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One Court of Justice Blog

February 25, 2017

Back off the front-end loader: it is exempt from registration requirements under Michigan’s no-fault act

A front-end loader that has to travel about a quarter of a mile along a public road between work sites is exempt from the no-fault act’s registration and insurance requirements, said the Michigan Court of Appeals in Bergman v. Cotanche, No. 330438.  The vehicle was neither designed for nor used for the transport of people or property, and its travel over public roads was incidental to its main purpose—to plow snow.  The front-end loader thus fell under the statutory exemption for “special mobile equipment.”
 
On December 12, 2012, defendant Bryce Cotanche (“Cotanche”) was operating a front-end loader to plow snow in the course of his employment with defendant Boyne USA, Inc. (“Boyne”).  The front-end loader was neither registered with the State of Michigan nor insured under a no-fault insurance policy.  Cotanche had to travel approximately one quarter of a mile along a public road in between his plowing sites.  Plaintiff Donald Bergman (“Bergman”) was driving along that road, and the two vehicles collided.  Bergman sued Cotanche and Boyne, seeking recovery under the no-fault act for personal protection benefits.  The trial court concluded that the front-end loader’s travel along the public highway was more than incidental, subjecting it to the registration and insurance requirements of the no-fault act.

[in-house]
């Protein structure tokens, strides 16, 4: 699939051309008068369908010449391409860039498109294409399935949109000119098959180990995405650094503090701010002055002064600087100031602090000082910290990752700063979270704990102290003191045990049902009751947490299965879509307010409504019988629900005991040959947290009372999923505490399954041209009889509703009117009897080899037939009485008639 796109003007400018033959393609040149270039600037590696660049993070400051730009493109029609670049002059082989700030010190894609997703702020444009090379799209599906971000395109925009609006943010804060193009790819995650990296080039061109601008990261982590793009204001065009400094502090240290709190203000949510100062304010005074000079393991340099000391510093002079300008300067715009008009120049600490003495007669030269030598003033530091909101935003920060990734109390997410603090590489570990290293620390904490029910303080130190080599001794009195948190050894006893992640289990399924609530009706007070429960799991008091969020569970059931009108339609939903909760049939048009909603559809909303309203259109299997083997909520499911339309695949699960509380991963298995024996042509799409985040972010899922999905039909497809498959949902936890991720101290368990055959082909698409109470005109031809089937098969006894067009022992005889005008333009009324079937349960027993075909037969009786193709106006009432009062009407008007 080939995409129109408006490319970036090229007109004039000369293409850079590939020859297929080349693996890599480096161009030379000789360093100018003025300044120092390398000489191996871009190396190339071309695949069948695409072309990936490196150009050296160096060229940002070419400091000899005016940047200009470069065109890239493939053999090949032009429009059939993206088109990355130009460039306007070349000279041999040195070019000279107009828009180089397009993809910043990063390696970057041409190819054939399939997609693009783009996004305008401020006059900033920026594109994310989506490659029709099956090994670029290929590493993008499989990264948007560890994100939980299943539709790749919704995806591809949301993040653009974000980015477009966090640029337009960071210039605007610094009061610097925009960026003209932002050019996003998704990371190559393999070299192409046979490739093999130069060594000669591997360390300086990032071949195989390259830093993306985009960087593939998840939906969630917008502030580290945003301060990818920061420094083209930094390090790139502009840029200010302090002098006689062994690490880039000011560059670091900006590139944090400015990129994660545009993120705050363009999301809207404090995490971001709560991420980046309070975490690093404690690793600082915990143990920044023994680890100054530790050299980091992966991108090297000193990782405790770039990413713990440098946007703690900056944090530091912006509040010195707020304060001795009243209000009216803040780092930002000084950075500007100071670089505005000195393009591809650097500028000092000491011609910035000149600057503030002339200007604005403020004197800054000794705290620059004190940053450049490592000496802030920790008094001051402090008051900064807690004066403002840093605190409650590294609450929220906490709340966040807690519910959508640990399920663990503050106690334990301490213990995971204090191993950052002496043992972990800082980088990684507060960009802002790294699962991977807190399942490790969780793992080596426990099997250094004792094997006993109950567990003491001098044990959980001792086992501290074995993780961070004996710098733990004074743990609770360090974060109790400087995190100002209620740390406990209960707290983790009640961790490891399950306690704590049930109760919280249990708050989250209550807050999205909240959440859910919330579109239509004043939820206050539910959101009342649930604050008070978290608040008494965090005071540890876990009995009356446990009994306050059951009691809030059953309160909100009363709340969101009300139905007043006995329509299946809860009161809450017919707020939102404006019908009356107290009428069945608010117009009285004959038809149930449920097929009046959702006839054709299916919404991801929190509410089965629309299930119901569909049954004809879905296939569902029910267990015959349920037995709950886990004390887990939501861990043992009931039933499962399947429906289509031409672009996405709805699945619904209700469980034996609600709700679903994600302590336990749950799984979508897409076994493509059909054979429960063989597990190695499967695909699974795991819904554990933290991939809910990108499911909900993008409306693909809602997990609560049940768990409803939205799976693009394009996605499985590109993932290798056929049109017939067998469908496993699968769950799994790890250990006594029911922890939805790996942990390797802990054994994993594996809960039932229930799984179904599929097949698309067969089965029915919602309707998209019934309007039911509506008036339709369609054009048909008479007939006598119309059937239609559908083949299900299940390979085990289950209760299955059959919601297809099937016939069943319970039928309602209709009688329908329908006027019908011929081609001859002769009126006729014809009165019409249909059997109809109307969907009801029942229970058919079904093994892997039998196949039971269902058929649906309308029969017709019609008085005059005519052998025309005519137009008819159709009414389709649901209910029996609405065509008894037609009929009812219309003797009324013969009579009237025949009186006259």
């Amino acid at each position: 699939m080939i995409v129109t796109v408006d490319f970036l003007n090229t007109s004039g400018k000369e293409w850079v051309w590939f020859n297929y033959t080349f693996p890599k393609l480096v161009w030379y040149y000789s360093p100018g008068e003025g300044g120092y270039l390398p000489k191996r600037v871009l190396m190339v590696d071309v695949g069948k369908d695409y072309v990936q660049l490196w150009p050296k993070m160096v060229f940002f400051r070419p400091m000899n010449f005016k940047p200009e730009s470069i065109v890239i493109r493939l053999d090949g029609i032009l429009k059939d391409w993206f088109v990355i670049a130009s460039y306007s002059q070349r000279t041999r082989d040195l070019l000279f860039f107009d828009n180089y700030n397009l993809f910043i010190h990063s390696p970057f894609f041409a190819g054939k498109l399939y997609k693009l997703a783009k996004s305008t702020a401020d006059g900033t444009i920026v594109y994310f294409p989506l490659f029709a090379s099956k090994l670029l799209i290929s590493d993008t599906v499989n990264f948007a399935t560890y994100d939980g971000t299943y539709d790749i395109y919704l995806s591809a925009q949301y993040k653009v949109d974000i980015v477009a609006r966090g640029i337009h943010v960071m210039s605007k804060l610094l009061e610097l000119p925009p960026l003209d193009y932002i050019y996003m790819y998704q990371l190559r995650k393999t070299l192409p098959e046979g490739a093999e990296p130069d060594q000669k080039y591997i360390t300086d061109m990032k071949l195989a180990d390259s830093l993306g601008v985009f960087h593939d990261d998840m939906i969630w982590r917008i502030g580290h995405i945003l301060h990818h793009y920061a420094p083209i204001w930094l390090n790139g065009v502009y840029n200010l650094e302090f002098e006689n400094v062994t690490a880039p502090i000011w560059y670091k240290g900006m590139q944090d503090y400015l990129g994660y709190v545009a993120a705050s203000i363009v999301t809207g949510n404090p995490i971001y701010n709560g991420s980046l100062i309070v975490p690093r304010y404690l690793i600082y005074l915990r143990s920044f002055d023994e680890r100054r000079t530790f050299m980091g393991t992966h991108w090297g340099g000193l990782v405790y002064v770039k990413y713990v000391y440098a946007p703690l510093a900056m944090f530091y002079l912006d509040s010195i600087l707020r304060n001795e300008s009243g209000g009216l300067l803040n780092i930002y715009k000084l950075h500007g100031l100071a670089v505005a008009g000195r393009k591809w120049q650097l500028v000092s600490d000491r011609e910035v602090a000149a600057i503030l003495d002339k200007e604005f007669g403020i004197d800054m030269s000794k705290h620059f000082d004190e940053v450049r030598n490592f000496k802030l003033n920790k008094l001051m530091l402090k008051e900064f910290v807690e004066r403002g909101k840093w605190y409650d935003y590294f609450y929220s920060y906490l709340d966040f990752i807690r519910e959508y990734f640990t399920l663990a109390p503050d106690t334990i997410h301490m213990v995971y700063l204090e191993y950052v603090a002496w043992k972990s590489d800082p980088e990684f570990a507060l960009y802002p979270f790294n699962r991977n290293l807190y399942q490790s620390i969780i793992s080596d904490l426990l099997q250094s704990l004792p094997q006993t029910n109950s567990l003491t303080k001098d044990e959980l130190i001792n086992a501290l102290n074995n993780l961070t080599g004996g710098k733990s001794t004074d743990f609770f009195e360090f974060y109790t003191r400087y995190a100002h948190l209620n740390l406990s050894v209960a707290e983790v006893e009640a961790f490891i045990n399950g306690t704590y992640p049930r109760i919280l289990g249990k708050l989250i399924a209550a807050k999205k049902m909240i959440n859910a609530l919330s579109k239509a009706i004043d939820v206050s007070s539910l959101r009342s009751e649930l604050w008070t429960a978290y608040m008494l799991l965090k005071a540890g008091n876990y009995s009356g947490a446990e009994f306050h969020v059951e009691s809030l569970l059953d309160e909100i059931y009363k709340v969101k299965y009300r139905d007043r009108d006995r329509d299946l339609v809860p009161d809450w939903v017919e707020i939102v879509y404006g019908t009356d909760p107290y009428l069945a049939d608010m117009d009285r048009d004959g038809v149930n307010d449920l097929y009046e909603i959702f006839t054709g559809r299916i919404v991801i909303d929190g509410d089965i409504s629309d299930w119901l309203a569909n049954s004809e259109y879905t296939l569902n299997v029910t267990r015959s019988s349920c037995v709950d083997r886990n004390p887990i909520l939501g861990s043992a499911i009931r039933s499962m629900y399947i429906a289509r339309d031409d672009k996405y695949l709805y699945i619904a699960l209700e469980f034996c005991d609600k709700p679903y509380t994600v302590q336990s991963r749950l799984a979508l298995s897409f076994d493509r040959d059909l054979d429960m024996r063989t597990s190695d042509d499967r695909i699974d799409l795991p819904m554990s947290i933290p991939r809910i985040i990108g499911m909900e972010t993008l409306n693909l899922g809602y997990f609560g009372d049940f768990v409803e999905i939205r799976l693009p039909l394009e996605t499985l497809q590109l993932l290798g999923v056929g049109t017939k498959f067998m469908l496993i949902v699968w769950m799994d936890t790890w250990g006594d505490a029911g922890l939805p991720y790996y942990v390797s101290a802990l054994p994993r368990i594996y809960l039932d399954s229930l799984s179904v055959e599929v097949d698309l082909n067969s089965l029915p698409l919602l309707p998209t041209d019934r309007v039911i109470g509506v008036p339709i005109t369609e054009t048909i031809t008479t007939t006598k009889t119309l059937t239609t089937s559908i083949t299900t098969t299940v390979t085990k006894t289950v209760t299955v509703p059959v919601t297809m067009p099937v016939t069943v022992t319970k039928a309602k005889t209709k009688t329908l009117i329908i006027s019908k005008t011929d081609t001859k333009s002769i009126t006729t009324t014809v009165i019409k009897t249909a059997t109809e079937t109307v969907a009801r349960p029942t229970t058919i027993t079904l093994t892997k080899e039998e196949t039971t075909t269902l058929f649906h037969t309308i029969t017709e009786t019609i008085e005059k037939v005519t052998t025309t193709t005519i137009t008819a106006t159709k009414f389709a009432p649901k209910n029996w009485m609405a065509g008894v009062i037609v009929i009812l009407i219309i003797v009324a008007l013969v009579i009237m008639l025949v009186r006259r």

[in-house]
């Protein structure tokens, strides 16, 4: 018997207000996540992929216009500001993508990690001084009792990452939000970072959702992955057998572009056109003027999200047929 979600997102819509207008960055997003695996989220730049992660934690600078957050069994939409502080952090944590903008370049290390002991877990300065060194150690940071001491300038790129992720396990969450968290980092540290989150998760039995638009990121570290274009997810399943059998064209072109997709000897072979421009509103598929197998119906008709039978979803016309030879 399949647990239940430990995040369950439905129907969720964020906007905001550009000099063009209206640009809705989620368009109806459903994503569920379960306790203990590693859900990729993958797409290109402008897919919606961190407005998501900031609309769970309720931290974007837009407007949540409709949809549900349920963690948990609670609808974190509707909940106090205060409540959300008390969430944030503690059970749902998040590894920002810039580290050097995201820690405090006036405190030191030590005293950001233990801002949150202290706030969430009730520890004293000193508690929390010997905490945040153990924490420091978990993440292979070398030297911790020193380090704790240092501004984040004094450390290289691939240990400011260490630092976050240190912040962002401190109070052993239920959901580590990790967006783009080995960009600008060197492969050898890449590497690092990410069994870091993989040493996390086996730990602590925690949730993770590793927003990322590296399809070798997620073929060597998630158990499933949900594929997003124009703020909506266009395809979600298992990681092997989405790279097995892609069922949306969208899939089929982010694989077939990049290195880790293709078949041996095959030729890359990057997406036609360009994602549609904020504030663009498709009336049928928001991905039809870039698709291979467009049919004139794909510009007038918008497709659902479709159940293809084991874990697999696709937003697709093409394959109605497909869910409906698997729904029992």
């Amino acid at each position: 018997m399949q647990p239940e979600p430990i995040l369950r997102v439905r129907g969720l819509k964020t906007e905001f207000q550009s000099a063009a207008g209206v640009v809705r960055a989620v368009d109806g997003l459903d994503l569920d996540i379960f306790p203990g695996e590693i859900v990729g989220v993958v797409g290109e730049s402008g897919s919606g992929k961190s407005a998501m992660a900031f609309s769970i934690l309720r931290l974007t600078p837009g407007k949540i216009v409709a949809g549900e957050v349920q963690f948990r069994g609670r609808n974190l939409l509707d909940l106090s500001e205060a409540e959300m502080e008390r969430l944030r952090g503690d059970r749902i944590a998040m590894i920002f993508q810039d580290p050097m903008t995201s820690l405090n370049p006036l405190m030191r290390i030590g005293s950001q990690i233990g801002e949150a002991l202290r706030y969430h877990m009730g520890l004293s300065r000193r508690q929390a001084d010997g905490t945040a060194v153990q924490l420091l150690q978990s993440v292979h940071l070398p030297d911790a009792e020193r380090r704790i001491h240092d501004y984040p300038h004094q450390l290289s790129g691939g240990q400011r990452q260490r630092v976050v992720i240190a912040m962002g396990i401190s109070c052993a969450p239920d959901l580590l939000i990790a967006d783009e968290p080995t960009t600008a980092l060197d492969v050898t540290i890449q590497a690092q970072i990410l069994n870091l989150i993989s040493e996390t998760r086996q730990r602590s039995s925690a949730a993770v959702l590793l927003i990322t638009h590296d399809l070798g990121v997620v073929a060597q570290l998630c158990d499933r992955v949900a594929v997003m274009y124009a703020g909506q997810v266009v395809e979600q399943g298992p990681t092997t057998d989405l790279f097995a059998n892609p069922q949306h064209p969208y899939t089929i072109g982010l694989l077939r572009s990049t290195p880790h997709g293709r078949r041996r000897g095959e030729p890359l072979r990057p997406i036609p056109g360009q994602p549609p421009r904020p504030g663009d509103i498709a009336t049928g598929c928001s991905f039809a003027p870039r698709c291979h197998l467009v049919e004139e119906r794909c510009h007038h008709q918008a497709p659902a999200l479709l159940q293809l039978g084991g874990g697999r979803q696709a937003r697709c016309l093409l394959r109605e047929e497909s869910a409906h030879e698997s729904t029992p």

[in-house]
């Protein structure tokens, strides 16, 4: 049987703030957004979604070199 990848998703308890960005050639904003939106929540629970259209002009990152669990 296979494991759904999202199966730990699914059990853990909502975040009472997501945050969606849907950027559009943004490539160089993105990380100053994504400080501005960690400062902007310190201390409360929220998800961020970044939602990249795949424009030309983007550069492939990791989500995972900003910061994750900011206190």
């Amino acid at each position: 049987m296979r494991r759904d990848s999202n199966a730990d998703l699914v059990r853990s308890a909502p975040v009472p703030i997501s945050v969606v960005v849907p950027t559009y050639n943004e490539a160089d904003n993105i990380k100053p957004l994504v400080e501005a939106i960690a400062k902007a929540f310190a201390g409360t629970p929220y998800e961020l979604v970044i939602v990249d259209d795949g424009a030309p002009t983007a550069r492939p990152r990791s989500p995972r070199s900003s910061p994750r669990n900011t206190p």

The Court of Appeals disagreed, holding that the front-end loader met the definition of “special mobile equipment.”  For a vehicle to qualify as special mobile equipment, it must be (1) either not designed or not used primarily for the transportation of persons or property, and (2) incidentally operated or moved over the highway.   The key to the Court’s analysis was the primary purpose of the equipment.  It also considered the frequency and amount the vehicle traverses over the highways.  Because the front-end loader was used primarily to plow snow on Boyne’s facilities, and traveled only about a quarter of a mile along a public road between two of the sites (and only during the winter months), the court ruled such highway travel to be incidental to its plowing tasks. The Court reversed the trial court’s decision and remanded for proceedings consistent with its opinion.
 

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